This is not a debate on “Allopathy vs Ayurveda”, but about finding a realistic solution for the problem of misleading medical advertisements.
When a purported yoga and ayurveda expert, known to ridicule modern medicine, is reprimanded by the highest judicial court in the country, it makes for captivating news headlines. However, it’s only when you dig deeper that you see the festering malady. A society that is grappling with the ceaseless challenges of mis/disinformation related to health.
Recently, the Supreme Court of India delivered a stern reprimand to Patanjali Ayurved, an Indian multinational conglomerate holding company co-founded by Baba Ramdev, for making “false” and “misleading” claims in advertisements about its medicines as cure for several diseases. The court warned the company of potential penalties to the tune of one crore rupees for every false claim made in its advertisements during a hearing on a petition filed by the Indian Medical Association (IMA).
Yet new misleading advertisements continue to be published in leading newspapers. The ads make tall claims, backed by anecdotal experiences, about curing a wide range of ailments, from common cold to autism.
What is the Supreme Court Patanjali case?
IMA filed a petition in 2022 against Patanjali Ayurved for spreading misleading information and conducting a “smear campaign” against modern medicine. The petition was submitted following an advertisement by Patanjali, which sought to “promote traditional medicine by disparaging allopathy”. The IMA contented that there has been a “continuous, systematic, and unabated spread of misinformation” regarding allopathy.
In response to the court’s recent reprimand, Ramdev has alleged a conspiracy by a “gang of doctors” in modern medicine. He accused this group of propagating falsehoods against yoga, ayurveda, naturopathy, and traditional Indian values. Ramdev claimed that synthetic solutions for diseases like blood pressure, diabetes, and others were deliberately discredited by this alleged “gang”.
The court has made it clear that this is not a debate on “Allopathy vs Ayurveda”, but about finding a realistic solution for the problem of misleading medical advertisements. The court has asked the Union Government to find a viable solution for tackling the problem and listed the matter for the next hearing on February 5, 2024.
This isn’t the first time that the popular traditional medicine advocate has courted controversy. Ramdev is often seen on mainstream news channels and social media platforms talking passionately, albeit with little scientific evidence, about the failings of modern medicine.
In June 2020, Patanjali Ayurved launched Coronil, touted as a COVID-19 treatment, which supposedly had Ayush Ministry certification and WHO approval. Apart from inviting global criticism, there were FIRs filed for alleged counterfeit sales and misleading claims.
Patanjali, under intense scrutiny, referenced a 2020 study on fish, not humans, for Coronil’s efficacy. The study suggested the need for human clinical trials, but couldn’t confirm a cure for COVID-19. Despite these controversies, the product, sold as an “immunity booster”, remained available for online purchase.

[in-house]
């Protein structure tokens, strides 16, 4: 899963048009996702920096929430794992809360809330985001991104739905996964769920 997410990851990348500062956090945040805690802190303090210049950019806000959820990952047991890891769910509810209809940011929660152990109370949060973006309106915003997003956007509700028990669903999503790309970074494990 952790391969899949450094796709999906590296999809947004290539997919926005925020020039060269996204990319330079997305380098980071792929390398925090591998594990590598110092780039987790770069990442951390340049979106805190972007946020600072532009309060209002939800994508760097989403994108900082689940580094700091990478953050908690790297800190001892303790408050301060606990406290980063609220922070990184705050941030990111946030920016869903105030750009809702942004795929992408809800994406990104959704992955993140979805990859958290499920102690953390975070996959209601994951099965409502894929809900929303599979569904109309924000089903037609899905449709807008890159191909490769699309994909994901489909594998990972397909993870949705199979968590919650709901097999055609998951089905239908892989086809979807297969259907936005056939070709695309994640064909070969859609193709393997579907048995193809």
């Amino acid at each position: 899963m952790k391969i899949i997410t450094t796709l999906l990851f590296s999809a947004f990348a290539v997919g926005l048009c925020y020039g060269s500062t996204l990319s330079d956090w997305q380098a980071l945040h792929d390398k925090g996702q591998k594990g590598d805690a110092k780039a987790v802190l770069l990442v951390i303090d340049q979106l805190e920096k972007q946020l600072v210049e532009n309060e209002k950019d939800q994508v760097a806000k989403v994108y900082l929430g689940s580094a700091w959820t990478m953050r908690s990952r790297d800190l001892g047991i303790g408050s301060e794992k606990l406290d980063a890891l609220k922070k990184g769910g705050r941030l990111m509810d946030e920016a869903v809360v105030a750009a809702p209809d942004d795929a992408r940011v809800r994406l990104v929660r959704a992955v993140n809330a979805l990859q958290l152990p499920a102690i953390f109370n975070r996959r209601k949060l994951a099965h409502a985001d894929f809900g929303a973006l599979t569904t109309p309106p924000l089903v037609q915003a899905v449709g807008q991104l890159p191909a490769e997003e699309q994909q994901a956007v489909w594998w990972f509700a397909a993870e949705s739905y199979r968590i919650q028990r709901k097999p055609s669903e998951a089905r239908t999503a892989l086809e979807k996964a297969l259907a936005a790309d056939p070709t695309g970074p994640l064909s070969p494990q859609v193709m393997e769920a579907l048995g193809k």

In another instance, Ramdev criticised allopathy for being “stupid”. He notoriously claimed that allopathic medicines like remdesivir and favipiravir, approved by the Drugs Controller General of India (DGCI) for COVID-19 treatment, caused more deaths than lack of treatment or oxygen.
In a strong retaliation, IMA filed a case against Patanjali, asserting that the advertisements and claims were misleading, lacked scientific credibility, and had the potential to misguide consumers, especially during a critical health crisis like the COVID-19 pandemic.
India does not (yet) have a specific law that addresses the issue of medical misinformation. However, several existing laws can help combat the spread of misinformation.
- The Indian Penal Code (IPC) comprises several sections under which culprits who spread misinformation can be prosecuted. For instance, Section 505 (public mischief) and Section 420 (cheating).
- The Information Technology Act, 2000 has provisions that can be used to remove or block access to online content that is deemed to be false or misleading.
- The Drugs and Cosmetics Act, 1940 prohibits the manufacture, sale, or distribution of drugs and cosmetics that are adulterated or misbranded. Offenders can be prosecuted for the spread of misinformation regarding drugs and cosmetics.
In the age of fast-paced information, the dissemination of misleading statements and targeted attacks on evidence-based medicine, particularly by a “guru” with significant following, can sow confusion and erode public trust in the scientific process. While it is healthy to engage in health-related debates and ask pertinent questions about efficacy and risks, making malicious comments, without any evidence, cannot be acceptable.
As a society, we need to step up, stay informed, hone our critical thinking skills, and actively nurture an information ecosystem where facts prevail.